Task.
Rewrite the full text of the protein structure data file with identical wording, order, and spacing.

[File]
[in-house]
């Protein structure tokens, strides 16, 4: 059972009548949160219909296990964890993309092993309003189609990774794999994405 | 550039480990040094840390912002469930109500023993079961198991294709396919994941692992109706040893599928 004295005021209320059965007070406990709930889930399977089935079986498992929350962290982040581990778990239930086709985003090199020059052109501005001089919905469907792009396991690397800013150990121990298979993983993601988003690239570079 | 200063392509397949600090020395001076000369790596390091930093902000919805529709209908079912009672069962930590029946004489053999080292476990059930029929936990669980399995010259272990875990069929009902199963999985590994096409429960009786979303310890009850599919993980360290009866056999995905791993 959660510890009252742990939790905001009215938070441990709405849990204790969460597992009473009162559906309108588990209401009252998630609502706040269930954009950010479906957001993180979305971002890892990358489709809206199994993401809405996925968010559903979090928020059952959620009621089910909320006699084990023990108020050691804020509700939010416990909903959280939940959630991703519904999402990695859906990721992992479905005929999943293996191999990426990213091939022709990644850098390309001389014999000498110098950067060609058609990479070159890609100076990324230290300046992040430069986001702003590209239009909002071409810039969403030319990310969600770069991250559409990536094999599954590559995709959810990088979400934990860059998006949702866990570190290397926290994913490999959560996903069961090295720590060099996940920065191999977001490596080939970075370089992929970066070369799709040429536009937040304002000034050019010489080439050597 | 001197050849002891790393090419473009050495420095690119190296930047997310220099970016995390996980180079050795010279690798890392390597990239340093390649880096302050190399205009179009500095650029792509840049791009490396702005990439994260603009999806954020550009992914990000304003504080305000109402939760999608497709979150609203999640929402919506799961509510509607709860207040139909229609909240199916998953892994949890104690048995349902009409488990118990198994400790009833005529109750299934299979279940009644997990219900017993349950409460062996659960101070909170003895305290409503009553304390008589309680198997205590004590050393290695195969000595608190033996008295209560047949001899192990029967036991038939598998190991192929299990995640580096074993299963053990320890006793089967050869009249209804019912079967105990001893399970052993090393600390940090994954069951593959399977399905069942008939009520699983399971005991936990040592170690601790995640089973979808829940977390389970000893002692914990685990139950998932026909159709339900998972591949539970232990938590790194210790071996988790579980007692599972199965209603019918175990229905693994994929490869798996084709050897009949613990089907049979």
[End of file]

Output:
[in-house]
């Protein structure tokens, strides 16, 4: 059972009548949160219909296990964890993309092993309003189609990774794999994405 | 550039480990040094840390912002469930109500023993079961198991294709396919994941692992109706040893599928 004295005021209320059965007070406990709930889930399977089935079986498992929350962290982040581990778990239930086709985003090199020059052109501005001089919905469907792009396991690397800013150990121990298979993983993601988003690239570079 | 200063392509397949600090020395001076000369790596390091930093902000919805529709209908079912009672069962930590029946004489053999080292476990059930029929936990669980399995010259272990875990069929009902199963999985590994096409429960009786979303310890009850599919993980360290009866056999995905791993 959660510890009252742990939790905001009215938070441990709405849990204790969460597992009473009162559906309108588990209401009252998630609502706040269930954009950010479906957001993180979305971002890892990358489709809206199994993401809405996925968010559903979090928020059952959620009621089910909320006699084990023990108020050691804020509700939010416990909903959280939940959630991703519904999402990695859906990721992992479905005929999943293996191999990426990213091939022709990644850098390309001389014999000498110098950067060609058609990479070159890609100076990324230290300046992040430069986001702003590209239009909002071409810039969403030319990310969600770069991250559409990536094999599954590559995709959810990088979400934990860059998006949702866990570190290397926290994913490999959560996903069961090295720590060099996940920065191999977001490596080939970075370089992929970066070369799709040429536009937040304002000034050019010489080439050597 | 001197050849002891790393090419473009050495420095690119190296930047997310220099970016995390996980180079050795010279690798890392390597990239340093390649880096302050190399205009179009500095650029792509840049791009490396702005990439994260603009999806954020550009992914990000304003504080305000109402939760999608497709979150609203999640929402919506799961509510509607709860207040139909229609909240199916998953892994949890104690048995349902009409488990118990198994400790009833005529109750299934299979279940009644997990219900017993349950409460062996659960101070909170003895305290409503009553304390008589309680198997205590004590050393290695195969000595608190033996008295209560047949001899192990029967036991038939598998190991192929299990995640580096074993299963053990320890006793089967050869009249209804019912079967105990001893399970052993090393600390940090994954069951593959399977399905069942008939009520699983399971005991936990040592170690601790995640089973979808829940977390389970000893002692914990685990139950998932026909159709339900998972591949539970232990938590790194210790071996988790579980007692599972199965209603019918175990229905693994994929490869798996084709050897009949613990089907049979």